Rolf Harris trial: Woman tells London court singer 'targeted' her at youth music festival in 1971

By Steven Scott in London

Rolf Harris is accused of sexually assaulted young girls. Photo / AP
Rolf Harris is accused of sexually assaulted young girls. Photo / AP

A woman who says she was sexually assaulted by Rolf Harris in 1971 has told a London court she was not seeking compensation from the disgraced entertainer.

Harris "targeted" the then-14-year-old girl with a "smirk" at a youth music festival in London's Lyceum Theatre before he pulled her onto his lap and touched her vagina over her tights and knickers, the court heard.

The alleged victim complained about the attack in a call to a child protection hotline in July 2014 on the day before Harris was sentenced over assaults against four other girls and young women.

In a recording of the phone call played to the Southwark Crown Court, the woman told a counsellor Harris' behaviour had played on her mind for "years and years".

"He put his hand up my skirt and then at one point dragged me onto his knee, which was horrendous when you were 14," she told the hotline.

The woman previously could not recall making the phone call.

She said she had not followed Harris' earlier trial closely but was "triggered" to make the complaint after an inquiry into child sex abuse by former British celebrity Jimmy Saville.

"This is something that's been on my mind for absolutely years and years, but I haven't had the courage to come forward," the woman told the hotline in the recording played to the court.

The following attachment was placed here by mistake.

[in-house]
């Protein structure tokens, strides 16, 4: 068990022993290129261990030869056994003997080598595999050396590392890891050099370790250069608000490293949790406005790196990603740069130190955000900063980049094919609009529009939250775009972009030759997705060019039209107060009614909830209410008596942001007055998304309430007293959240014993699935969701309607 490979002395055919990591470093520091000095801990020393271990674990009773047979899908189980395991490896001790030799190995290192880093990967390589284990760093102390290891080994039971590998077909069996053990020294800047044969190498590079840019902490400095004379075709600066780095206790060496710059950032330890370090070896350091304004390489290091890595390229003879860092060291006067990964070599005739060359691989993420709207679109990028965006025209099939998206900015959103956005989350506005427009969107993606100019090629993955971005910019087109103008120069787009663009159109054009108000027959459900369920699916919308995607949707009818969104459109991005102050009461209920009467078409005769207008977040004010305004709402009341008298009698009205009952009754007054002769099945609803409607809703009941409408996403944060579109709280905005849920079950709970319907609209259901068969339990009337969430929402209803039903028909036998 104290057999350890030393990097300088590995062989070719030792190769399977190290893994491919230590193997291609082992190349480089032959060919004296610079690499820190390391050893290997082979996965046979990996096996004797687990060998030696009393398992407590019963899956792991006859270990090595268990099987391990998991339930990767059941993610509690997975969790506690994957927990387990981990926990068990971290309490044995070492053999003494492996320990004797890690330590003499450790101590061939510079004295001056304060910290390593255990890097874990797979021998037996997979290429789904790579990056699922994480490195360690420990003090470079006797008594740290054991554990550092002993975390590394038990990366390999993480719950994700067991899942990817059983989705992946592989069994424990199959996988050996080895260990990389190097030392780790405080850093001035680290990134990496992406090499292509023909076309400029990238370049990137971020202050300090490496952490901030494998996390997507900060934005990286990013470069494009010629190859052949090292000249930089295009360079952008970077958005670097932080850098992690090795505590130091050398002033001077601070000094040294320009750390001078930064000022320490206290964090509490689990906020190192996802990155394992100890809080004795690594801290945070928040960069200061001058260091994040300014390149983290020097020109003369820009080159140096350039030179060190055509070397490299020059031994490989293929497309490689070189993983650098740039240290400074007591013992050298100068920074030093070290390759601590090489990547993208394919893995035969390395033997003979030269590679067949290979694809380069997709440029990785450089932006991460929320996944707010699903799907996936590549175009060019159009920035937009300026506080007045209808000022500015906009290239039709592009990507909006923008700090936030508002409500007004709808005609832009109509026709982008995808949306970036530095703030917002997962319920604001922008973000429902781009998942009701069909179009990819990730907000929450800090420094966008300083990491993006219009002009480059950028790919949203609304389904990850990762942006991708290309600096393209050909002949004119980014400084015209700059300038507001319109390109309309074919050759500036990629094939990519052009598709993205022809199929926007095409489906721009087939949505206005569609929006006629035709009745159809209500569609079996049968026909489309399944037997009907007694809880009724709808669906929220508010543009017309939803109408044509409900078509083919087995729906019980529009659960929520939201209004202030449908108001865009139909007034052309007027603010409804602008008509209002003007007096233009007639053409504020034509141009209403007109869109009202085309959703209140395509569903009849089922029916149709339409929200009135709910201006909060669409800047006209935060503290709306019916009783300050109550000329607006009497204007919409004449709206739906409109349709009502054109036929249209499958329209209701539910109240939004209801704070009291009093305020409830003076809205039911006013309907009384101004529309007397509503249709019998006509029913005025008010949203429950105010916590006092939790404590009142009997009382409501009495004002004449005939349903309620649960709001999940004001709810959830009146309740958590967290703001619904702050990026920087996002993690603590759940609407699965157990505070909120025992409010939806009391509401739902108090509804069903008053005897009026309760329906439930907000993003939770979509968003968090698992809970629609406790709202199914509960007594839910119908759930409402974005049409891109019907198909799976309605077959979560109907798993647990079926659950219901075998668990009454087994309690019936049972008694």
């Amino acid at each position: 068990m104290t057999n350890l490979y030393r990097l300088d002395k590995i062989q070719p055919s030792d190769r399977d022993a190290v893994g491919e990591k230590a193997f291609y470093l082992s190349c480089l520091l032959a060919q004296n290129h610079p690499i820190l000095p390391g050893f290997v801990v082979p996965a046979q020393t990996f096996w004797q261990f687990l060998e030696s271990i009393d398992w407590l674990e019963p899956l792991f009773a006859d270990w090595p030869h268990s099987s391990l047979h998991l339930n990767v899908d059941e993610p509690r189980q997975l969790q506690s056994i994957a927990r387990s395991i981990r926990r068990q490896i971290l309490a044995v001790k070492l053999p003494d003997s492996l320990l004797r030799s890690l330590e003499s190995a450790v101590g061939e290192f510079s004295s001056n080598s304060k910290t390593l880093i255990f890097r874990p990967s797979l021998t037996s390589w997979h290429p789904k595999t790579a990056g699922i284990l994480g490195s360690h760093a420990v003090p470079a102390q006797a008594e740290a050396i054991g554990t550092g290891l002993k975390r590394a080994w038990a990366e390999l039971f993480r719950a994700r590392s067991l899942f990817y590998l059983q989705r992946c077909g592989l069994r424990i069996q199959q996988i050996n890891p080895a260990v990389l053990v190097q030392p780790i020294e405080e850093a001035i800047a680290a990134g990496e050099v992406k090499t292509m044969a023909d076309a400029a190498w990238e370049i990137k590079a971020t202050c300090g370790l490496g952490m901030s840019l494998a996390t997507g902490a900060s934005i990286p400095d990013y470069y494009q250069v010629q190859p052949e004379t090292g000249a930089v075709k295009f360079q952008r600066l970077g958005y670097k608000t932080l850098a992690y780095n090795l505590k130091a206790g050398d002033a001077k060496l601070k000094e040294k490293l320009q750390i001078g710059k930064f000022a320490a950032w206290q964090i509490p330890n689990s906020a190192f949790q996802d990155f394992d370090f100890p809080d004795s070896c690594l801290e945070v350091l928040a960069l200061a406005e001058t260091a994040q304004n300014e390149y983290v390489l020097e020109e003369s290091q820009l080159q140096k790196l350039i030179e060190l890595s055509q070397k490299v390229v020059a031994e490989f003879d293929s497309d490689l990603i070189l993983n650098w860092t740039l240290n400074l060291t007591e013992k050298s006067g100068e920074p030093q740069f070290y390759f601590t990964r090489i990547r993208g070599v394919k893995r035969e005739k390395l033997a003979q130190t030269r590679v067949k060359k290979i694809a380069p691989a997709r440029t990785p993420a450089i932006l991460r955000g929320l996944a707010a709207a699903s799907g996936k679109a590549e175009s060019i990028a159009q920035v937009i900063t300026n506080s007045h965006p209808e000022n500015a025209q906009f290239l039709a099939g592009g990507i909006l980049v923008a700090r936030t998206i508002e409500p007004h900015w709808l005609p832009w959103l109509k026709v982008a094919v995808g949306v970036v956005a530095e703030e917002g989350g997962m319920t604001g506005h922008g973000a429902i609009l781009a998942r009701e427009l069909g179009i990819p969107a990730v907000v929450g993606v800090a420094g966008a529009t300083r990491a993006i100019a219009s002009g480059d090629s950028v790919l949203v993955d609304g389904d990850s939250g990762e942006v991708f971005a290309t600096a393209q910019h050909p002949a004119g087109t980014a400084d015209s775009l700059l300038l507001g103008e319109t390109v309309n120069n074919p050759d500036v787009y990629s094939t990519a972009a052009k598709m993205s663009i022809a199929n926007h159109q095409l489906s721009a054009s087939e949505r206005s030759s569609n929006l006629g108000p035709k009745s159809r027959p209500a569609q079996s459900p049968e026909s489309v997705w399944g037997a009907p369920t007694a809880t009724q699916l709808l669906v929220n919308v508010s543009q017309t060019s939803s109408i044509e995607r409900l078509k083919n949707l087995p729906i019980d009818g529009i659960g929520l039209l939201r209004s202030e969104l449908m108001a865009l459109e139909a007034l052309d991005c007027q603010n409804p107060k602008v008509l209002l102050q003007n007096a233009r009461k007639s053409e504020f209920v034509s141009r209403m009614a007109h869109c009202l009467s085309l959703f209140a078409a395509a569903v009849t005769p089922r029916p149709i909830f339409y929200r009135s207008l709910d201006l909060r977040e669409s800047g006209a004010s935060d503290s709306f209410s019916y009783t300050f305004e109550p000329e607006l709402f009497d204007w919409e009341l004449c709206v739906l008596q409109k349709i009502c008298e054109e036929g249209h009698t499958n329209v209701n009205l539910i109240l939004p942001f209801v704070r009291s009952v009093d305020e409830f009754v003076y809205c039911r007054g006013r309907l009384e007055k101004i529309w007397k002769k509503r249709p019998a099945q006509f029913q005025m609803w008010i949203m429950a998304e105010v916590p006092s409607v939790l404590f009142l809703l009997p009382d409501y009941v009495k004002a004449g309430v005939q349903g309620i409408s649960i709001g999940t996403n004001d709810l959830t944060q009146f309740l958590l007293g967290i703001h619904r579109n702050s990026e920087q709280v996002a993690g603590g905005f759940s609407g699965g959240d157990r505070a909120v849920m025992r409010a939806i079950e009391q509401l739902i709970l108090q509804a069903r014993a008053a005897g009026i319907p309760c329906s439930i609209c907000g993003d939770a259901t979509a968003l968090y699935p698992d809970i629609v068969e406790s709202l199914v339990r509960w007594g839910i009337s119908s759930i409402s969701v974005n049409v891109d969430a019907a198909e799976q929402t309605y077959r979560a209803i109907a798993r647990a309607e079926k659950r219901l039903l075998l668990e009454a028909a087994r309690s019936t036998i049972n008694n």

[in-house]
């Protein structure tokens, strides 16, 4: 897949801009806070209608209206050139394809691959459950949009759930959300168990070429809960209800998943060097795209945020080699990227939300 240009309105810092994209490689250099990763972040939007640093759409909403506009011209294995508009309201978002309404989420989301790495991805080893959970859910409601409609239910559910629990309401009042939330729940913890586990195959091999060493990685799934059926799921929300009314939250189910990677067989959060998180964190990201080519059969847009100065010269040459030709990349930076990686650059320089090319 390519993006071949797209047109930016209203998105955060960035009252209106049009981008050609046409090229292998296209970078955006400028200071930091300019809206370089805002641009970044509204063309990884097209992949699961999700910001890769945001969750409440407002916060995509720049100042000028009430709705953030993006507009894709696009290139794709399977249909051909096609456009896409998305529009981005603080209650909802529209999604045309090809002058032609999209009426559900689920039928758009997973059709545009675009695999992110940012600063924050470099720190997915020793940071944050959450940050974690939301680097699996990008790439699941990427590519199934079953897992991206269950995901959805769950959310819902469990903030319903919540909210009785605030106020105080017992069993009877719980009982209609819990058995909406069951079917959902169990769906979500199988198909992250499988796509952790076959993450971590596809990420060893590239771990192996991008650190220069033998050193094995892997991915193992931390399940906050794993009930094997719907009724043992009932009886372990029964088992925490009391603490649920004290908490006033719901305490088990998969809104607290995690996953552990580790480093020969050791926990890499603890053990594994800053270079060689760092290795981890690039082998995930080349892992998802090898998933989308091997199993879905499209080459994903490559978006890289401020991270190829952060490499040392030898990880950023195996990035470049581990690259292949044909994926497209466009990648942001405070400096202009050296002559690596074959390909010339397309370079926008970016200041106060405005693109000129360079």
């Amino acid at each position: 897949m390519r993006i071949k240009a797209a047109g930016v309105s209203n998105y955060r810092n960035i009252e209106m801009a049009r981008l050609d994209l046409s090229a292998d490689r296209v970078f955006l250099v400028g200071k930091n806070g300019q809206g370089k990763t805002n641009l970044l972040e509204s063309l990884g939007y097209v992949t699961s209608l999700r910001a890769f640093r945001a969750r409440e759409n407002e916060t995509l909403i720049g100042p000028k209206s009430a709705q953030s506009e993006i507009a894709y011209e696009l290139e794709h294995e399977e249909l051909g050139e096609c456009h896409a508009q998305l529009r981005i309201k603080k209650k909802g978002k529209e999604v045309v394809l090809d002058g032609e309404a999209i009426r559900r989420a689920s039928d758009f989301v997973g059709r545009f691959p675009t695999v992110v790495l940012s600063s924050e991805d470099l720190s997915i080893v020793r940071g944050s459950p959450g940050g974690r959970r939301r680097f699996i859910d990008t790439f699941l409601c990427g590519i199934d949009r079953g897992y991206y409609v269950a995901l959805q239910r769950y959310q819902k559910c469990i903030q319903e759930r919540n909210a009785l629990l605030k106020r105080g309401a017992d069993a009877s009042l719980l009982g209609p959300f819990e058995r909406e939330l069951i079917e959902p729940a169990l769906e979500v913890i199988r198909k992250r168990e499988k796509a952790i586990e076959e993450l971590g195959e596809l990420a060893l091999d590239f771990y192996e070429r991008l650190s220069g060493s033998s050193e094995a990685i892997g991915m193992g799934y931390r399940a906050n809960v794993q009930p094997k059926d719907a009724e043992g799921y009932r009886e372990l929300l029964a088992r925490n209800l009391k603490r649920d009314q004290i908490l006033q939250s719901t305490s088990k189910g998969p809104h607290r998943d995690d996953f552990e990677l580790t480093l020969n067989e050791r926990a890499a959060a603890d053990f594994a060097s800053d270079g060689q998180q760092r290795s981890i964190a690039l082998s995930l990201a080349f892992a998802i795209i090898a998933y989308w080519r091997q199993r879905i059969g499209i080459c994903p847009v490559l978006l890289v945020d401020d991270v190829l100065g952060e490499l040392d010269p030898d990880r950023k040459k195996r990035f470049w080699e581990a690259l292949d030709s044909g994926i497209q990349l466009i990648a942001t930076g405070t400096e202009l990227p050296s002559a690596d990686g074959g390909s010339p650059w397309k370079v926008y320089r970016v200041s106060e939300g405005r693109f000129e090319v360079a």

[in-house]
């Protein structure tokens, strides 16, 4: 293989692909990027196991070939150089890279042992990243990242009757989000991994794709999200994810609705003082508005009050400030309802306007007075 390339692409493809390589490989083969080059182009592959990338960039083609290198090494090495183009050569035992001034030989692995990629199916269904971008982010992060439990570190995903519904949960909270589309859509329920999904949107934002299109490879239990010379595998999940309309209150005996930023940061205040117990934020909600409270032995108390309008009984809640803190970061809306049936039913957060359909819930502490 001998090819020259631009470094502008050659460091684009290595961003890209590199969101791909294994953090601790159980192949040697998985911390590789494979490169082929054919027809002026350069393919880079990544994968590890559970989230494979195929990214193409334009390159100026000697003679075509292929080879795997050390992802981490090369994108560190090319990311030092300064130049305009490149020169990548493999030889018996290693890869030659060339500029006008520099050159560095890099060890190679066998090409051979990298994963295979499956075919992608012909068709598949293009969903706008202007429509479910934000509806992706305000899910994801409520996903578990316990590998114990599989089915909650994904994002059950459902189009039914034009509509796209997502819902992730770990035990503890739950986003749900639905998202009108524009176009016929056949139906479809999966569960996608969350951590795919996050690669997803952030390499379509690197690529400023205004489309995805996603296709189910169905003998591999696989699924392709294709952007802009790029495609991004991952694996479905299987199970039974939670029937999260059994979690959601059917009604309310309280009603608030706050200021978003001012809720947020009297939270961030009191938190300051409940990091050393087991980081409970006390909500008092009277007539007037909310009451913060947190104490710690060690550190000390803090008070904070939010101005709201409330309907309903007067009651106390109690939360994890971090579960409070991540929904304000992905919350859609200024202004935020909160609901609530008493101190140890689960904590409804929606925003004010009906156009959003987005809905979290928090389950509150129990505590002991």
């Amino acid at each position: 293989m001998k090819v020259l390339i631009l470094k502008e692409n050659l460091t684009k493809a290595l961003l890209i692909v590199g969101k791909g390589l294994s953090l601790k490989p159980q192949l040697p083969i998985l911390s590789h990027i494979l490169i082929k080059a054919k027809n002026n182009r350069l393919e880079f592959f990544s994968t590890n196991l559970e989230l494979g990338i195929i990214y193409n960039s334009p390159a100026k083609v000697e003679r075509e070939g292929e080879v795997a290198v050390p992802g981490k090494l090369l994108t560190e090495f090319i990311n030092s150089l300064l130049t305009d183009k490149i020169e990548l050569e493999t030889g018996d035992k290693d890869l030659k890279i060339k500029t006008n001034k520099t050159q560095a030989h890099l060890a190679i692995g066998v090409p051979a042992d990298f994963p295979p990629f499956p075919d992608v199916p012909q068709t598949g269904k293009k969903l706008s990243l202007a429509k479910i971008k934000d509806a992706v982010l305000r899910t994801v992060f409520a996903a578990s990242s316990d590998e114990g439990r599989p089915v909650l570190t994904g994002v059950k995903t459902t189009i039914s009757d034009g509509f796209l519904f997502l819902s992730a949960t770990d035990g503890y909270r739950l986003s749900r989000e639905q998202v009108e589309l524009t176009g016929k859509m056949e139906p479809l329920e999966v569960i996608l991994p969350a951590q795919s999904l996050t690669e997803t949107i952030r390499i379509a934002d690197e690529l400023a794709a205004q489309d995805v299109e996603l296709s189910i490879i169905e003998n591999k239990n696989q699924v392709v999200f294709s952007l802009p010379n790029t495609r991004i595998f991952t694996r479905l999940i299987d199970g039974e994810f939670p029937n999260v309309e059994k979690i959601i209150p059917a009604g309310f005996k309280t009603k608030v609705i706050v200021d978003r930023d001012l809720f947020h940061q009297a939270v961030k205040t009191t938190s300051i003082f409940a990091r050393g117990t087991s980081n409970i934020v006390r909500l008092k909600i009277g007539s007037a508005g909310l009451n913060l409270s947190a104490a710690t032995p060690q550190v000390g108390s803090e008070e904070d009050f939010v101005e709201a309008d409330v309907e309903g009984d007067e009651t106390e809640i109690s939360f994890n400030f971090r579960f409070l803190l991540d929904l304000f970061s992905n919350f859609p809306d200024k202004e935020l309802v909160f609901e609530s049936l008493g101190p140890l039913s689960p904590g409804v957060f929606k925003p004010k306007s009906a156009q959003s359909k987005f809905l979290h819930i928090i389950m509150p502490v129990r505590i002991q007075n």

"But seeing this in the news, it's just run thoughts through my head and I've been pushed by friends for years to say something and I haven't said anything."

The woman, who gave evidence by video link, came close to tears as she denied suggestions by Harris' defence barrister that money played a factor in her decision to make the complaint.

"No, I work full time," she told the court.

Defence lawyer Stephen Vullo QC also suggested that Harris' "smirk" could have simply been a "smile" and a sign "he was happy" to be at the theatre with hundreds of fans.

The woman was among those who obtained an autograph from Harris and was photographed with him.

Under cross examination, she said she must have followed other people to receive the autograph and denied later buying a copy online.

The woman said she told her father about the attack on the day and he confronted Harris. Her father has since died and her mother has dementia and cannot give evidence.

One school friend who was in the same youth band told the court she saw the then-14-year-old girl sit on Harris' knee and remembered it because she "thought it wasn't right".

Another former member of the band who was at the 1971 event gave evidence that he saw the then-girl crying and "in a state of distress". He also said he remembered the girls' father was "red faced" and angry.

Neither person said they witnessed the alleged assault.

Harris has pleaded not guilty to the attack, which is one of seven new counts of indecent assault and another count of sexual assault against seven girls and women that he is facing in court.

The complainants were aged between 12 and 42 at the time of the alleged assaults between 1971 and 2004.

The Australian-born TV star watched the proceedings via video link from prison, where he is serving time for his previous convictions.

At one point, his defence barrister told judge Alistair McCreath the 86 year old former entertainer was "struggling" to sit for long periods of time.

Harris thanked the judge after he told the court the accused could stand or take a "comfort break" if needed to.

The case continues.

- news.com.au

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